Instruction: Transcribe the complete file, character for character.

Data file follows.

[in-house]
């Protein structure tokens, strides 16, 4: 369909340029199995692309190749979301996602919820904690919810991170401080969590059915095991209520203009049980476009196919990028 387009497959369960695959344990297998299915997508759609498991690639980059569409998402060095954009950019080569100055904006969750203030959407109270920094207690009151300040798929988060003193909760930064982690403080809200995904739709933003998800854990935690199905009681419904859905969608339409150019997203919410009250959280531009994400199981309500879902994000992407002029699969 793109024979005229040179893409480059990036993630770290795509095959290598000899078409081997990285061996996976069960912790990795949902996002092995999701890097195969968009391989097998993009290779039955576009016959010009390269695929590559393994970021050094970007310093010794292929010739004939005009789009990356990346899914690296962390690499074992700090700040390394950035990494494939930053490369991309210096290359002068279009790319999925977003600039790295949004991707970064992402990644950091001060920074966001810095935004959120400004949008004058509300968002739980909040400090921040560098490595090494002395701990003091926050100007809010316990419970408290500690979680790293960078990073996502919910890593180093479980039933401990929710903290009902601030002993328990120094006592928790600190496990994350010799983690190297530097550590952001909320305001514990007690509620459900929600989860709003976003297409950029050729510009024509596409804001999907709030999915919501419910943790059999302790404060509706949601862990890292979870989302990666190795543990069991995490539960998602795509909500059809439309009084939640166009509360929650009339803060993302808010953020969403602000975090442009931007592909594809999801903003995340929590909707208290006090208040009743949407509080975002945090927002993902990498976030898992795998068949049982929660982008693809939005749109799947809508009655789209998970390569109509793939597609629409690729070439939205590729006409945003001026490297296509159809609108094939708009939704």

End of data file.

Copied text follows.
[in-house]
């Protein structure tokens, strides 16, 4: 369909340029199995692309190749979301996602919820904690919810991170401080969590059915095991209520203009049980476009196919990028 387009497959369960695959344990297998299915997508759609498991690639980059569409998402060095954009950019080569100055904006969750203030959407109270920094207690009151300040798929988060003193909760930064982690403080809200995904739709933003998800854990935690199905009681419904859905969608339409150019997203919410009250959280531009994400199981309500879902994000992407002029699969 793109024979005229040179893409480059990036993630770290795509095959290598000899078409081997990285061996996976069960912790990795949902996002092995999701890097195969968009391989097998993009290779039955576009016959010009390269695929590559393994970021050094970007310093010794292929010739004939005009789009990356990346899914690296962390690499074992700090700040390394950035990494494939930053490369991309210096290359002068279009790319999925977003600039790295949004991707970064992402990644950091001060920074966001810095935004959120400004949008004058509300968002739980909040400090921040560098490595090494002395701990003091926050100007809010316990419970408290500690979680790293960078990073996502919910890593180093479980039933401990929710903290009902601030002993328990120094006592928790600190496990994350010799983690190297530097550590952001909320305001514990007690509620459900929600989860709003976003297409950029050729510009024509596409804001999907709030999915919501419910943790059999302790404060509706949601862990890292979870989302990666190795543990069991995490539960998602795509909500059809439309009084939640166009509360929650009339803060993302808010953020969403602000975090442009931007592909594809999801903003995340929590909707208290006090208040009743949407509080975002945090927002993902990498976030898992795998068949049982929660982008693809939005749109799947809508009655789209998970390569109509793939597609629409690729070439939205590729006409945003001026490297296509159809609108094939708009939704």